His commission is a percentage of sale price. Do you really think he's going to be working in your best interest??


Quoting 2m2t:


well, we asked him about it and he said that the only thing he could not do would be to suggest amounts during negotiation. so, we thought he knows what he's doing. I am considering to contact the agency tomorrow... this open house does not seem to protect our interest at all...


Quoting NiCo86:

curious. I wouldn't think an agent could represent both parties. conflict of interest and all that you know?





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Anonymous
by Anonymous on Apr. 25, 2013 at 6:07 AM

 They can.  It's called dual agency.  It's shady (IMO) but done as often as an agent can do it so they get more $$$.  I used to be a REALTOR & I refused to practice dual agency because I didn't feel I could represent both sides fairly.

Quoting NiCo86:

curious. I wouldn't think an agent could represent both parties. conflict of interest and all that you know?

 

Anonymous
by Anonymous on Apr. 25, 2013 at 6:09 AM

With the houses we have purchased we have always seemed to end up with the listing agent as our buying agent - small town and not many listings or agents.  At some point your agent will ask you to sign a contract with them as your agent.  Once you sign the contract, it's difficult to get out of unless you have "just cause" and I am not sure you do.  Having the same agent for buyer and seller has actually given us a little more room for negotiation as the agent doesn't have to share the commission.  It is not unusual for someone else in the firm to show you a house if your agent is busy and often times firms have husband and wife teams.  Finally, open houses are not necessarily widely advertised, especially in subdivisions or neighborhoods and it is not unusal for a seller to have an open house even if there is a potential buyer.  Until you are approved for financing and have a contract, the seller has every right to continue to have their house on the market and aggressively seek another buyer.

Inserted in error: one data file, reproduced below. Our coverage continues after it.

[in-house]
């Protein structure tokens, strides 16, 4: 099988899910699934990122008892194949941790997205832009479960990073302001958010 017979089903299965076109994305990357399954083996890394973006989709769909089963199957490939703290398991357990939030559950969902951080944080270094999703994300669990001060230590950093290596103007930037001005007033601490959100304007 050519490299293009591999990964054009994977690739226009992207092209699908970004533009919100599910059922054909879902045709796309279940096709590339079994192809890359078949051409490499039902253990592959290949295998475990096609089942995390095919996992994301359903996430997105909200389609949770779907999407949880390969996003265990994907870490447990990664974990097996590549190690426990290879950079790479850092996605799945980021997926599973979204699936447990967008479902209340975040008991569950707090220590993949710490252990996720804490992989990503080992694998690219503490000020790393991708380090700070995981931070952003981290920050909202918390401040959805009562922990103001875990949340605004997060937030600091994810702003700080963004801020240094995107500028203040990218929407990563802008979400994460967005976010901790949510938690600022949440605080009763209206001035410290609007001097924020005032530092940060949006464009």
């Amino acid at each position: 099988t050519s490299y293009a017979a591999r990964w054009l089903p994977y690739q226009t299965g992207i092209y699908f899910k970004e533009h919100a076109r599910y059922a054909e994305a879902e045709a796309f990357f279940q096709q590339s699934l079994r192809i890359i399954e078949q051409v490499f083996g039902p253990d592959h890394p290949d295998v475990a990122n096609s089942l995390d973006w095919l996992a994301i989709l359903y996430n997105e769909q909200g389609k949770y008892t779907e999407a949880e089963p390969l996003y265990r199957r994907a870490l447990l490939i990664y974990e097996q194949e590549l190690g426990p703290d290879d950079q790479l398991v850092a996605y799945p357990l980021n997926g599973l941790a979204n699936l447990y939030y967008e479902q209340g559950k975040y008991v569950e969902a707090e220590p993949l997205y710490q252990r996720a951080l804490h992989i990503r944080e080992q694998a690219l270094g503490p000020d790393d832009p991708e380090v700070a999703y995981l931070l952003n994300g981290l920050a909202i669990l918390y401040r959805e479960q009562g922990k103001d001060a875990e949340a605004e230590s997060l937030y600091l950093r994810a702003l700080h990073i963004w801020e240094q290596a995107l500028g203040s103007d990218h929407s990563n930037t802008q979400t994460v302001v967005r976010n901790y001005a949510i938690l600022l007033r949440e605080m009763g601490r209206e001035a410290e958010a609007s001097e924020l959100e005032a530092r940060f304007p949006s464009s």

2m2t
by Bronze Member on Apr. 25, 2013 at 6:16 AM


they did tell us but... they did not ask for permission, they just announced it would happen. My reaction was something like... "are you sure this is ok? especially when we are so close to get the money?" and she said "I will be waiting for you". So... this was it.


 Depending on where you are realtors can act as what is called a dual agent where they represent both the seller and the buyer. It is legal but,they do have to tell you they are doing this and you have to agree. They also have to do for each just as they would if they were representing just the seller or just the buyer. As far as the open house after asking to go see the house again...that I would be none to happy about but,whether it ok and ethical I'm not sure. You could call and ask a another local reator without giving details or the local real estate board.



2m2t
by Bronze Member on Apr. 25, 2013 at 6:18 AM


Well, I know it is always about their commission and it is the same regardless the situation (representing both or just one of the participants in the transaction). But the way they proceed it is kind of strange for me.

Quoting unspecified42:

His commission is a percentage of sale price. Do you really think he's going to be working in your best interest??


Quoting 2m2t:


well, we asked him about it and he said that the only thing he could not do would be to suggest amounts during negotiation. so, we thought he knows what he's doing. I am considering to contact the agency tomorrow... this open house does not seem to protect our interest at all...


Quoting NiCo86:

curious. I wouldn't think an agent could represent both parties. conflict of interest and all that you know?